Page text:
What If? Quick Take: 2001 Lincoln Transatlantic

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Abimelec Arellano

Welcome to What If? Quick Take, a new feature from imaginative illustrator Abimelec Arellano and Hagerty. While the cars shown in our regular What If? features are full 3D renderings and can appear in any number of images, the Quick Takes are off-the-cuff expressions of Abimelec’s imagination. Each one is accompanied by a short story. Enjoy! — Jack Baruth

In his dream, Bob was a child again, fighting with a boy on the playground who had spent all of fourth grade bullying him, shoving him around, taking his lunch money. It was 1955 and he was ten years old at Saint Louis School, his back in the wet dirt of the playground, the nuns who were so omnipresent with a slap of the ruler when he was inattentive in class now seemingly vanished into thin air, and Billy Thompson shaking him hard by the shoulders, yelling in a Puerto-Rican-accented woman’s voice, “They’ve attacked New York City!”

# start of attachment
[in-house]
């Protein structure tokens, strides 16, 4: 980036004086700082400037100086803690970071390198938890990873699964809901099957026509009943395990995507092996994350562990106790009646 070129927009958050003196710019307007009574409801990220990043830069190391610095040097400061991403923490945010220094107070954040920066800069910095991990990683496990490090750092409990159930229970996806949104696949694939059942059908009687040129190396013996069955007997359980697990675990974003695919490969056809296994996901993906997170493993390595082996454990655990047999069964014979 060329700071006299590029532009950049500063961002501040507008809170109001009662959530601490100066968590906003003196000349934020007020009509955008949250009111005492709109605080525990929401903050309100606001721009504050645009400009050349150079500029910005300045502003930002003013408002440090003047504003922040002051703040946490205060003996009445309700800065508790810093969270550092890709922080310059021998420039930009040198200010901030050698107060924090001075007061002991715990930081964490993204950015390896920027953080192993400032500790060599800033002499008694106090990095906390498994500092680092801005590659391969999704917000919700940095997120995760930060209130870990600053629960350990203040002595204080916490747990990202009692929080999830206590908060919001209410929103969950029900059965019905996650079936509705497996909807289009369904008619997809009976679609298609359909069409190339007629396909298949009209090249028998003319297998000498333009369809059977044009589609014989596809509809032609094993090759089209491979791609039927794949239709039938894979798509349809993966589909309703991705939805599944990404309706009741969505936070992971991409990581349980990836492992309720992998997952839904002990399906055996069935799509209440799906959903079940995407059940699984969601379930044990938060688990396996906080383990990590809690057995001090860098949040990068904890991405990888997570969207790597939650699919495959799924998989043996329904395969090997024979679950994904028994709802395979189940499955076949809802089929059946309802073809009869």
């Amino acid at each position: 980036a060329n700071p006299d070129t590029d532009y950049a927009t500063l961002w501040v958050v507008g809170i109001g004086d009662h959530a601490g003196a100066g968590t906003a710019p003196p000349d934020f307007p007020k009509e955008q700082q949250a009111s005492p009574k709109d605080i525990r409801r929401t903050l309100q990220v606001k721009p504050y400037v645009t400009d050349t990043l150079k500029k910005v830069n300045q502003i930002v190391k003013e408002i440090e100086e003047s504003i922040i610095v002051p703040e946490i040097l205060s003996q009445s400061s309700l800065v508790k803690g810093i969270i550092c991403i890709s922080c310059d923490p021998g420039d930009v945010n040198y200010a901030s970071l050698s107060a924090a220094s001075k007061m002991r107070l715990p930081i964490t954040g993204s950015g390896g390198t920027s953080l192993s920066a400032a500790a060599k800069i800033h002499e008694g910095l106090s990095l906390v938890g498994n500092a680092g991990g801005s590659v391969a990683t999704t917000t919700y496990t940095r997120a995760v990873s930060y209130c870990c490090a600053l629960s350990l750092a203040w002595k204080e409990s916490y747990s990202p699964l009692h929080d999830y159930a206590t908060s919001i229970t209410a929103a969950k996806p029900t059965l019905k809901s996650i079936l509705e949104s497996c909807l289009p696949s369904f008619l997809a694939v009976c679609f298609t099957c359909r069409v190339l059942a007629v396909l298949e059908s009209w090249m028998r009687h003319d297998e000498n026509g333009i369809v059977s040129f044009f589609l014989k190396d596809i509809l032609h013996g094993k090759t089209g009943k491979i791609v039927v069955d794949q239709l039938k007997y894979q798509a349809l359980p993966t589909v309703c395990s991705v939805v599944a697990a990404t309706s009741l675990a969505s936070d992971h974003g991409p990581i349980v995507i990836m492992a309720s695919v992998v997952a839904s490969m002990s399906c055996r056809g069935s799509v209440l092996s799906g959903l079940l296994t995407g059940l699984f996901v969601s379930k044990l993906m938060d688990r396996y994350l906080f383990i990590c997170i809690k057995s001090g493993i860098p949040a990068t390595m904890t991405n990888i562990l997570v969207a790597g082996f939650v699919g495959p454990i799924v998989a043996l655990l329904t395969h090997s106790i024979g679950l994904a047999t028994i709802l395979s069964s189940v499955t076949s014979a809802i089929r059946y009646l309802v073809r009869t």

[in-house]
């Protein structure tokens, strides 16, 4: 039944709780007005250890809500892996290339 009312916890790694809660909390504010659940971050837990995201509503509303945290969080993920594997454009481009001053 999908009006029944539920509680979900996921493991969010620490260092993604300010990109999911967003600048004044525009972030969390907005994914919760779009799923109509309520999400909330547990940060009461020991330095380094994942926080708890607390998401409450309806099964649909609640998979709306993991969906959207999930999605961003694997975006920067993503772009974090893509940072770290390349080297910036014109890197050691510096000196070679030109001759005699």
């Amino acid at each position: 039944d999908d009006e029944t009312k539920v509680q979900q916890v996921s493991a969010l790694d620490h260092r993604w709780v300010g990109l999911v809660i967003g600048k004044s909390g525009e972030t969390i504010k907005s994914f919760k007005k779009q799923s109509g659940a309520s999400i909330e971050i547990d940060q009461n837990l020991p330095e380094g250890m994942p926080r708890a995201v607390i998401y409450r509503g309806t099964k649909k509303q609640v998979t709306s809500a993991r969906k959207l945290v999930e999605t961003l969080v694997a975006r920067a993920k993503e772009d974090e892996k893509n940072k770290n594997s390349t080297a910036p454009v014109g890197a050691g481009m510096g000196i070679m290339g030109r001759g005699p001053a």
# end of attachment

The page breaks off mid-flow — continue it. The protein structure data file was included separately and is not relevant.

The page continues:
He woke with a vomit-tasting gasp of apnea to see the face of his wife, Juanita, just inches from him. She repeated herself: “They’ve attacked New York City!”

The Russians?” It was all he could come up with, this close in his mind to a recollection of a childhood spent hiding under desks and hearing his parents agonize over Cuba.

“No,” Juanita keened, “the terroristas! They flew two planes into the World Trade Center!” He blinked and looked around. They were still in the grand suite at the Bellagio. In the years since the money really came, when his mild and somewhat predatory insights into the real-estate business paid off and he started banking more in management fees than he did in his own rental income, the Bellagio had become a third home for him, Juanita, and his trio of sullen, obese adult children. They had the spread in Sewickley, the second home in Naples, but it was often easiest to pull the NetJet share and drag the whole family to the Bellagio. It was pre-packaged, like his condominium builds for investors. You paid one check. Almost everything could be charged to the hotel.